Before introducing the core algorithm for constructing V-Maps, we first give a brief introduction of the Fast Multipole Method (FMM), the algorithm used to compute diffuse global illumination solution for input point cloud in Section 2.2 followed by an overview of what a V-Map is and what all queries can it entertain in Sec- tion 2.3. We then review our previous approaches for computing mutual visibility between point pairs and constructing V-Maps in Section 2.4, as described in [Gor06]. We first describe our basic “primitive” visibility algorithm for point to point visibility in subsection 2.4.1. Next, we extend this primitive in the FMM context to build a hierarchical visibility algorithm for V-Maps in subsection 2.4.2. We follow it up highlighting the problems (Section 2.5) the above algorithms had and describe the necessary changes we made to produce an efficient (both in memory and time) and optimized core algorithm for constructing V-Maps in Section 2.6 and Section 2.7. We evaluate our scheme by providing results for the same in Section 2.8.

**2.2** **FMM-based Global Illumination**

The FMM [GR87], in a broad sense, enables the product of restricted dense matrices with a vector to be
evaluated inO(N)orO(NlogN)operations, when direct multiplication requiresO(N^{2})operations. A global
illumination version of FMM (albeit for polygonal models) was given in [KGC04]. However, the inherent
notion of points in FMM blends very well with hierarchical point models as input. We therefore devised a
point-based version which serve as a test bed for the proof of our concept of V-maps. For every node in
an octree, FMM defines an “interaction” list consisting of all possible nodes which can contribute energy to
*this node. The V-map data structure is therefore needed to identify the visible nodes in the interaction list.*

000000 000 111111 111

0000 1111

0000 1111

0000 1111

000000 000 111111 111

0000 1111

0000 1111

0000 1111 0000

1111

LEVEL 3 (LEAF) LEVEL 2 LEVEL 1 LEVEL 0 (ROOT)

With respect to at any level,

−− PARTIALLY VISIBLE

−− COMPLETELY INVISIBLE

−− COMPLETELY VISIBLE

Figure 2.2: Views of the visibility map (with respect to the hatched node in red) is shown. Every point in the hatched node at the first level is completely visible from every point in only one node (the extreme one). At level 2, there are two such nodes. The Figure on the left shows that at the lowest level, there are three visible leaves for the (extreme) hatched node; on the other hand the Figure on the right shows that there are only two such visible leaves, for the second son (hatched node). The Figure also shows invisible nodes that are connected with dotted lines. For example, at level 1, there is one (green) nodeGsuch that no point inGis visible to any point in the hatched node. Finally the dashed lines shows “partially visible” nodes which need to be expanded.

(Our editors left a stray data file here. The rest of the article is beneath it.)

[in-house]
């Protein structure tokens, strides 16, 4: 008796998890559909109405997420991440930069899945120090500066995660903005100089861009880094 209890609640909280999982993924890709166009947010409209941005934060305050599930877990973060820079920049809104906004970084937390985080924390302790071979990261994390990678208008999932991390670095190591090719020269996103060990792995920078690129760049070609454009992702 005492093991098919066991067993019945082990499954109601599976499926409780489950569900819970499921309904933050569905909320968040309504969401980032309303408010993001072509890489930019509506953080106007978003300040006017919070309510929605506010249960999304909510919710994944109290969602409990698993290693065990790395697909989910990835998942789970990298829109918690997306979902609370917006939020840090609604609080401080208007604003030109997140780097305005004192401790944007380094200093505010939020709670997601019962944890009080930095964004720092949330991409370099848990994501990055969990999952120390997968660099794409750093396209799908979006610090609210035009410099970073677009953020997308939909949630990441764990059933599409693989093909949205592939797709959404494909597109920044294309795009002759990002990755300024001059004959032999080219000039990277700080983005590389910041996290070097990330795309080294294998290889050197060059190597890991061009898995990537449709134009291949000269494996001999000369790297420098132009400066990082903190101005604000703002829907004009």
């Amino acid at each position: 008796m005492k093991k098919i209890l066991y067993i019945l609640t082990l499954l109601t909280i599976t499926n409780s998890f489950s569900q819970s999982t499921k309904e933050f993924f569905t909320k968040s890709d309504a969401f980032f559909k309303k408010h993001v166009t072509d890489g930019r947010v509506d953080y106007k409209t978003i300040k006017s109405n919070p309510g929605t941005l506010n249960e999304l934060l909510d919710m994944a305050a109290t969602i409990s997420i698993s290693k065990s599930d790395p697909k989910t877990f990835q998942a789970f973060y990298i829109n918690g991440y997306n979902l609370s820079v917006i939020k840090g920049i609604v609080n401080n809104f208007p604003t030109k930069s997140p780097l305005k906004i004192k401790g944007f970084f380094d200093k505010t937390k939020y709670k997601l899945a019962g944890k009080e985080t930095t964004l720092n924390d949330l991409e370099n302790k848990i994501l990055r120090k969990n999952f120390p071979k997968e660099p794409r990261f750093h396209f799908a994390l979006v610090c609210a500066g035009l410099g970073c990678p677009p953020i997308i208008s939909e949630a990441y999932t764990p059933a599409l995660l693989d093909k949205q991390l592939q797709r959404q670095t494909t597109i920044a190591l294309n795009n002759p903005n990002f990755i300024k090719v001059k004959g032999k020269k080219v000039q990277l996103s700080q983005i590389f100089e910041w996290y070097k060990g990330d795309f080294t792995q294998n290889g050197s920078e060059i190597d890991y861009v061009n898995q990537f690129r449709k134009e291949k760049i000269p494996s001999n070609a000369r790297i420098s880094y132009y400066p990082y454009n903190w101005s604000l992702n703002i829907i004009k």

Partial and invisible nodes are not explicitly stored in the visibility map since they can be deduced.

Details on the theoretical foundations of FMM, requirements subject to which the FMM can be applied to a particular domain and discussion on the actual algorithm and its complexity as well as the mathematical apparatus required to apply the FMM to radiosity are available in [Gor06] and [KC03]. Five theorems with respect to the core radiosity equation are also proved in this context.

Note that usage of the V-map is not restricted to FMM based GI but can also be incorporated in existing hierarchical GI algorithms for point models.

**2.3** **Visibility Maps**

The construction of the visibility map starts assuming a hierarchy is given. For the purpose of illustration of our
*method, we use the standard regular octree-based subdivision of space. Figure 2.3 shows a two dimensional*
version to illustrate the terminology.

*The visibility map for a tree is a collection of visibility links for every node in the tree. The visibility link*
for any nodepis a listLof nodes; every point in any node inLis guaranteed to be visible from every point in
p. Figure 2.2 provides different views of the visibility map. (The illustration shows directed links for clarity; in
fact, the links are bidirectional.)

**Level 1**
**Level 2**

Level 3

**Level 0**

Figure 2.3: Leaf nodes (or cells, or voxels) are at level three.

Visibility maps entertain efficient answers to the following queries.

1. Is pointxvisible to pointy? The answer may well be, “Yes, and, by the way, there are a whole bunch of other points nearythat are also visible.” This leads to the next query.

2. What is the visibility status ofupoints aroundxwith respect tovpoints aroundy? An immediate way of answer this question is to repeat a “primitive” point-point visibility queryuvtimes. With a visibility map, based on the scene, the answer is obtained more efficiently withO(1)point-point visibility queries.

3. Given a pointxand a rayR, determine the first object of intersection.

4. Is pointxin the shadow (umbra) of a light source?

All the above queries are done with a simple traversal of the octree. For example for the third query, we traverse the root to leafO(logn)nodes on whichxlies. For any such nodep, we check ifRintersects any nodepiin the visibility link ofp. A success here enables easy answer to the desired query.

**2.4** **Previous Approach: Visibility in Point Models**